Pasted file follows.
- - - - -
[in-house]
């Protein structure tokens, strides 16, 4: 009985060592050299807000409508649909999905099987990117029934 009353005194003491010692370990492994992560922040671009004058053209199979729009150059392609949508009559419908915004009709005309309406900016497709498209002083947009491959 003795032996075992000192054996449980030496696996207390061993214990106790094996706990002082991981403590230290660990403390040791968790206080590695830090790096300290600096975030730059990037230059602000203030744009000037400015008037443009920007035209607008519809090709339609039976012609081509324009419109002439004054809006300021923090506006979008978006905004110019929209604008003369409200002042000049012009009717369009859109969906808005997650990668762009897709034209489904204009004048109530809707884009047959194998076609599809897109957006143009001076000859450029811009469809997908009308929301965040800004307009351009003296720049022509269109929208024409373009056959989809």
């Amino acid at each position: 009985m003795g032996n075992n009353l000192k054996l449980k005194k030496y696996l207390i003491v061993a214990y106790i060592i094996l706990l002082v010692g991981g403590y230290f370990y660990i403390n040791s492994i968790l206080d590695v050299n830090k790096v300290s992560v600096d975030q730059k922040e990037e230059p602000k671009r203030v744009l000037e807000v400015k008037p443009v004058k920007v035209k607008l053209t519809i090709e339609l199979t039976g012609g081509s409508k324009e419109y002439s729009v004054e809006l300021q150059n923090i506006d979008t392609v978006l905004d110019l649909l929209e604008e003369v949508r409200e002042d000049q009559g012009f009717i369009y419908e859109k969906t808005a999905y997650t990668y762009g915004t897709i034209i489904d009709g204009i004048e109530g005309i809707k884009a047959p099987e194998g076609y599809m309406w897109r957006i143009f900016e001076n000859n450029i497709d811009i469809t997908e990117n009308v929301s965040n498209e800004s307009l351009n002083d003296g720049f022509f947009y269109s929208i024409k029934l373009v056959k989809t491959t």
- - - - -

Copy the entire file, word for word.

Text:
[in-house]
């Protein structure tokens, strides 16, 4: 009985060592050299807000409508649909999905099987990117029934 009353005194003491010692370990492994992560922040671009004058053209199979729009150059392609949508009559419908915004009709005309309406900016497709498209002083947009491959 003795032996075992000192054996449980030496696996207390061993214990106790094996706990002082991981403590230290660990403390040791968790206080590695830090790096300290600096975030730059990037230059602000203030744009000037400015008037443009920007035209607008519809090709339609039976012609081509324009419109002439004054809006300021923090506006979008978006905004110019929209604008003369409200002042000049012009009717369009859109969906808005997650990668762009897709034209489904204009004048109530809707884009047959194998076609599809897109957006143009001076000859450029811009469809997908009308929301965040800004307009351009003296720049022509269109929208024409373009056959989809």
């Amino acid at each position: 009985m003795g032996n075992n009353l000192k054996l449980k005194k030496y696996l207390i003491v061993a214990y106790i060592i094996l706990l002082v010692g991981g403590y230290f370990y660990i403390n040791s492994i968790l206080d590695v050299n830090k790096v300290s992560v600096d975030q730059k922040e990037e230059p602000k671009r203030v744009l000037e807000v400015k008037p443009v004058k920007v035209k607008l053209t519809i090709e339609l199979t039976g012609g081509s409508k324009e419109y002439s729009v004054e809006l300021q150059n923090i506006d979008t392609v978006l905004d110019l649909l929209e604008e003369v949508r409200e002042d000049q009559g012009f009717i369009y419908e859109k969906t808005a999905y997650t990668y762009g915004t897709i034209i489904d009709g204009i004048e109530g005309i809707k884009a047959p099987e194998g076609y599809m309406w897109r957006i143009f900016e001076n000859n450029i497709d811009i469809t997908e990117n009308v929301s965040n498209e800004s307009l351009n002083d003296g720049f022509f947009y269109s929208i024409k029934l373009v056959k989809t491959t």